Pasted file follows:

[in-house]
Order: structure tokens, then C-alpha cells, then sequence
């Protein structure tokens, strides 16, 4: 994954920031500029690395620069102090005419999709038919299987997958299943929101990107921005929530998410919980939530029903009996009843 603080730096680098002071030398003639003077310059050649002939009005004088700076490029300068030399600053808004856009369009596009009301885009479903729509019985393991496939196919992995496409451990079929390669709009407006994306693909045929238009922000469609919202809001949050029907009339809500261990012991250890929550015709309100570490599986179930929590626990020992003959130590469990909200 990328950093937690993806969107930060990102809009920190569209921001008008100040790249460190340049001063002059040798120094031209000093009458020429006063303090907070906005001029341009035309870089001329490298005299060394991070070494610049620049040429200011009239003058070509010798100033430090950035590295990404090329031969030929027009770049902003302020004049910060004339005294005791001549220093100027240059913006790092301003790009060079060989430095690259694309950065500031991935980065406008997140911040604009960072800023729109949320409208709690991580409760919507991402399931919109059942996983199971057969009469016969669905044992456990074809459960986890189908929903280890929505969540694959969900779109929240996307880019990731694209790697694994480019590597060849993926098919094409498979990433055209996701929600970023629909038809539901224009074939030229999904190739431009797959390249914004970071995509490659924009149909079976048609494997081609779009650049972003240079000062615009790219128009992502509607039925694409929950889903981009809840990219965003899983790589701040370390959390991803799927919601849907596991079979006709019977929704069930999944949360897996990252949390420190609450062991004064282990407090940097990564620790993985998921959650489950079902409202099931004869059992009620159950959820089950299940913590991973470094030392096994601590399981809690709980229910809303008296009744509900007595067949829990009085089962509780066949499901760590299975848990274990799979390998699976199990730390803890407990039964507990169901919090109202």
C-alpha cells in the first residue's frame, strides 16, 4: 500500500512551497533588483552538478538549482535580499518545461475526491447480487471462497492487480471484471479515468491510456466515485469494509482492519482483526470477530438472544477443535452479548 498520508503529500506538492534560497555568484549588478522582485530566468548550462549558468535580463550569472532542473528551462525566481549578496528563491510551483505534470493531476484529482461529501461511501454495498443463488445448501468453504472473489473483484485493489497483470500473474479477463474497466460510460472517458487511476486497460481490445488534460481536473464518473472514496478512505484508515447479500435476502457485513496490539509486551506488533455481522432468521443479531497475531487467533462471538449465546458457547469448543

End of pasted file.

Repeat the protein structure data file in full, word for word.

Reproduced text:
[in-house]
Order: structure tokens, then C-alpha cells, then sequence
């Protein structure tokens, strides 16, 4: 994954920031500029690395620069102090005419999709038919299987997958299943929101990107921005929530998410919980939530029903009996009843 603080730096680098002071030398003639003077310059050649002939009005004088700076490029300068030399600053808004856009369009596009009301885009479903729509019985393991496939196919992995496409451990079929390669709009407006994306693909045929238009922000469609919202809001949050029907009339809500261990012991250890929550015709309100570490599986179930929590626990020992003959130590469990909200 990328950093937690993806969107930060990102809009920190569209921001008008100040790249460190340049001063002059040798120094031209000093009458020429006063303090907070906005001029341009035309870089001329490298005299060394991070070494610049620049040429200011009239003058070509010798100033430090950035590295990404090329031969030929027009770049902003302020004049910060004339005294005791001549220093100027240059913006790092301003790009060079060989430095690259694309950065500031991935980065406008997140911040604009960072800023729109949320409208709690991580409760919507991402399931919109059942996983199971057969009469016969669905044992456990074809459960986890189908929903280890929505969540694959969900779109929240996307880019990731694209790697694994480019590597060849993926098919094409498979990433055209996701929600970023629909038809539901224009074939030229999904190739431009797959390249914004970071995509490659924009149909079976048609494997081609779009650049972003240079000062615009790219128009992502509607039925694409929950889903981009809840990219965003899983790589701040370390959390991803799927919601849907596991079979006709019977929704069930999944949360897996990252949390420190609450062991004064282990407090940097990564620790993985998921959650489950079902409202099931004869059992009620159950959820089950299940913590991973470094030392096994601590399981809690709980229910809303008296009744509900007595067949829990009085089962509780066949499901760590299975848990274990799979390998699976199990730390803890407990039964507990169901919090109202």
C-alpha cells in the first residue's frame, strides 16, 4: 500500500512551497533588483552538478538549482535580499518545461475526491447480487471462497492487480471484471479515468491510456466515485469494509482492519482483526470477530438472544477443535452479548 498520508503529500506538492534560497555568484549588478522582485530566468548550462549558468535580463550569472532542473528551462525566481549578496528563491510551483505534470493531476484529482461529501461511501454495498443463488445448501468453504472473489473483484485493489497483470500473474479477463474497466460510460472517458487511476486497460481490445488534460481536473464518473472514496478512505484508515447479500435476502457485513496490539509486551506488533455481522432468521443479531497475531487467533462471538449465546458457547469448543